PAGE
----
Rumors & Muck

By Greg Raven
Volume 6 no. 3 (March 1988), page 11

Write about what you know, they tell young writers. Use your own life experiences; your words must ring true. And it’s normally darned good advice. Yet here I sit, a writer, knowing something about which I don’t want to write: Rumors. Gossip. For computer user group members it is the insider trading that provides sauce for the sometimes otherwise dry business of computerdom. For computer junkies it provides the fix they need to lunge forward another day, devouring all computer-related information in their paths.

Did you hear that MacWhatsit is not going to ship next month (as was widely reported six months ago they swore it would)? Did you hear that Apple and start-up firm MacHine are putting the finishing touches on a CD-ROM product that runs under HyperCard version 2.3, and that their top-secret in-house demo disc is 600 megabytes of interactive pornography that supports the full 256-by-256 bit palette in the long-awaited color LaserWriter 3 (a friend of a friend said he talked to someone who had seen something that could have been an early demo)? Did you hear that Speedco is pre-alpha testing their new add-in board for the 128K Mac that is so powerful they gave it the code-name Deathstar (a guy I know grew up as best friends with the president and he’s going to try to get one next week to play with)?

Okay, maybe I’ve resorted to a little hyperbole. But don’t think you can stay away from the LAMG BBS for more than a couple days and expect to log on without having to wade through a tangled spaghetti of similar messages. And there we sit in front of our Macs, staring into the screens with eyes that, if capable, would be making the equivalent of slurping noises as we suck up every untidy morsel. Rumors, ah, rumors.

You needn’t go looking for them, either. They will come to you, more than likely. I was working at home the other night when the phone rang. On the other end was a long-time acquaintance of mine who now works for a software publisher. As is typical of our conversations, we talked about Macs and Mac software. And although he would occasionally intersperse his conversation with, … but I can’t talk about that and … but that’s top-secret, I knew that if I made pleasant noises at the correct intervals he would eventually get around to sharing all kinds of juicy stuff with me, always after eliciting a promise that I won’t tell anyone else. After all, he values his job.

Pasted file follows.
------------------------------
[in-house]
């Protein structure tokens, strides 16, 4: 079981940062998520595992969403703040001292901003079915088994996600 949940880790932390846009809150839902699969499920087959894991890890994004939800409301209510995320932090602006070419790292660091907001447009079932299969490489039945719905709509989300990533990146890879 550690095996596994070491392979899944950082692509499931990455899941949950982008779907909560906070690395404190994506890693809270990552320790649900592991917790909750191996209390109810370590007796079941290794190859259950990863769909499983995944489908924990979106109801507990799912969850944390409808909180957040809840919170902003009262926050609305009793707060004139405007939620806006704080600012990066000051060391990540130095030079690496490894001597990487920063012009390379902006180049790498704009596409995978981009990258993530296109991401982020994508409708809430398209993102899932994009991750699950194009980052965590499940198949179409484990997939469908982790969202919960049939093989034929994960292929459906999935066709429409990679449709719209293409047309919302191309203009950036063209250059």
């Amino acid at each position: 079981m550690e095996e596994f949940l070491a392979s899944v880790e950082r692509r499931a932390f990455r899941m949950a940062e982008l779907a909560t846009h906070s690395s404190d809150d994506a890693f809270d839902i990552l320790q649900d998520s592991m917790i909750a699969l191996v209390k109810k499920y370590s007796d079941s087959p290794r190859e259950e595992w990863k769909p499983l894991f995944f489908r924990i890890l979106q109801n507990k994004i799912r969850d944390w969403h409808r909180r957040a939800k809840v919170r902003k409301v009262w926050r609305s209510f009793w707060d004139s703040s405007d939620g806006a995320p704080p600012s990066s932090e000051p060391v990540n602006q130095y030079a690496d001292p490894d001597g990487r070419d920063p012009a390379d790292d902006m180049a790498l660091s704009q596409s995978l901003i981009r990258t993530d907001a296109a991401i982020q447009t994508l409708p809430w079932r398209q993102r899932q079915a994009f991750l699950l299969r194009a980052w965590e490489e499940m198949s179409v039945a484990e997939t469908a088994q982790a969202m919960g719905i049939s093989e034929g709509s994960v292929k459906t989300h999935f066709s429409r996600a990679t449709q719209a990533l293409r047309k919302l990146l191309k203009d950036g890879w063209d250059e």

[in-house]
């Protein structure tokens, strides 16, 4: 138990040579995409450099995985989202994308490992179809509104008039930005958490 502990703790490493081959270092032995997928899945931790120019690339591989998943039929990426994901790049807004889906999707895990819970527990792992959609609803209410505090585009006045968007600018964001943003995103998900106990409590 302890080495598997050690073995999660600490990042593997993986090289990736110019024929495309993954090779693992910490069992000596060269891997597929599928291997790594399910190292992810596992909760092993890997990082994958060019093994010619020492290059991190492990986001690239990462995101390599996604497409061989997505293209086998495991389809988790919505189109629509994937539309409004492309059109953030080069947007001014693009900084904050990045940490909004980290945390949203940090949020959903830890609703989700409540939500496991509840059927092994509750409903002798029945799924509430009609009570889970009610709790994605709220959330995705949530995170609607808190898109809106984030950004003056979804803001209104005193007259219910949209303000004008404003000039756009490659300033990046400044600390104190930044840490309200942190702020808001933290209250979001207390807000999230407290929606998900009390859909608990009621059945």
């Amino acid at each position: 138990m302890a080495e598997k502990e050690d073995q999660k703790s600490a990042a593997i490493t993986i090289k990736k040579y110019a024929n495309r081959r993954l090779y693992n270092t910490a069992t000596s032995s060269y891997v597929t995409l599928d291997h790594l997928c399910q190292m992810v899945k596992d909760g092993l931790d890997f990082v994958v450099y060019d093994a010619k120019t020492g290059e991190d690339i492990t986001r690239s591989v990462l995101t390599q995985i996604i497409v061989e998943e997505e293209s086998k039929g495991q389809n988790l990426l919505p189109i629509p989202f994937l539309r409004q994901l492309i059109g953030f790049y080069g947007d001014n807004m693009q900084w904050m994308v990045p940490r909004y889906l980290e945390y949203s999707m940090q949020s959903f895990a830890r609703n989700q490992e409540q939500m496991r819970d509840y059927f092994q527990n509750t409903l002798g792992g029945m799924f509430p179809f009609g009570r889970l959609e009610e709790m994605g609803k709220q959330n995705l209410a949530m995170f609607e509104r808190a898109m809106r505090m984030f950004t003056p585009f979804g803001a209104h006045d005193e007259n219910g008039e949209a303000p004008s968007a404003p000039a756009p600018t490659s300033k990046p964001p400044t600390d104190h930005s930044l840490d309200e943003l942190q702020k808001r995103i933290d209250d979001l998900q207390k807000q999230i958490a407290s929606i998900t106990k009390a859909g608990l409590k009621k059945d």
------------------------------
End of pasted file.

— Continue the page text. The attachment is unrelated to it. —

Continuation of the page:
Later on, I cast my mind back over everything my friend had told me in the course of our casual chat and realized that I was the possessor of some pretty potent scuttlebutt. My first impulse was to call Vicky Jo Varner and spill everything. That woman goes through First Edition Rumors the way most people go through microwave popcorn.

Then a pang of conscience hit me. I had promised to keep the Software Confidential under my hat. A moral dilemma, indeed. There must be some way to justify betraying a confidence if the payoff is that you come out of the deal with an excuse to call Vicky Jo and give her something she craves.

When that didn’t feel right, I thought to myself, Why not at least write everything down so that in a couple of months you can start sprinkling out details and background information when others finally get wind of these rumors through other channels? This, however, seemed like a lot of work, and there was no guarantee I would remember (or care) that I had a suppressed information list up my sleeve.

The more I thought about it, the more I realized that even though I held the key to rumor-monger heaven, none of it really mattered. So what if testing is set to begin in four months on a new double throw-down spreadsheet that may soon be bought by another firm and marketed by yet a third? What difference does it make when the next version of MacLayout is supposed to ship? Who cares if three of the top programmers at Premonition Ware have split to start their own company?

My time is too valuable to worry about things that more than likely won’t impact me in the least. I don’t use pre-alpha software, I use post-release software. I don’t postpone deadlines I have now on the off-chance that the next version of my software will be nicer than what I already have. I don’t lie awake nights dreaming of the moment I finally get to buy another expensive word processor. I don’t allow myself to become paralyzed with the fear that the new Laser Perfect Professional will no-lie absolutely really for sure this time be the all-in-one package that makes all my present software obsolete (when it ships, that is). I don’t play the market, venture capital, or head-hunt, either.

Call me boring, but I rather enjoy using plain old software and hardware, stuff you can get at Businessland, or Egghead, or Computer Terminal. Stuff you can see and touch with your very own hands and stare at the box it comes in before you buy it. The approach I prefer is almost Zen-like except for the amount of work I get done, which at times borders on the prodigious.

So now when I find myself confronted with a juicy rumor I’ll be happy to listen politely and make the appropriate noises, but don’t ask me to recount the details later. No longer a candidate for computer therapy, I have come to enjoy computing in the here-and-now.

Besides, how can anyone be expected to worry about some ethereal piece of future software when the hard drive is already full?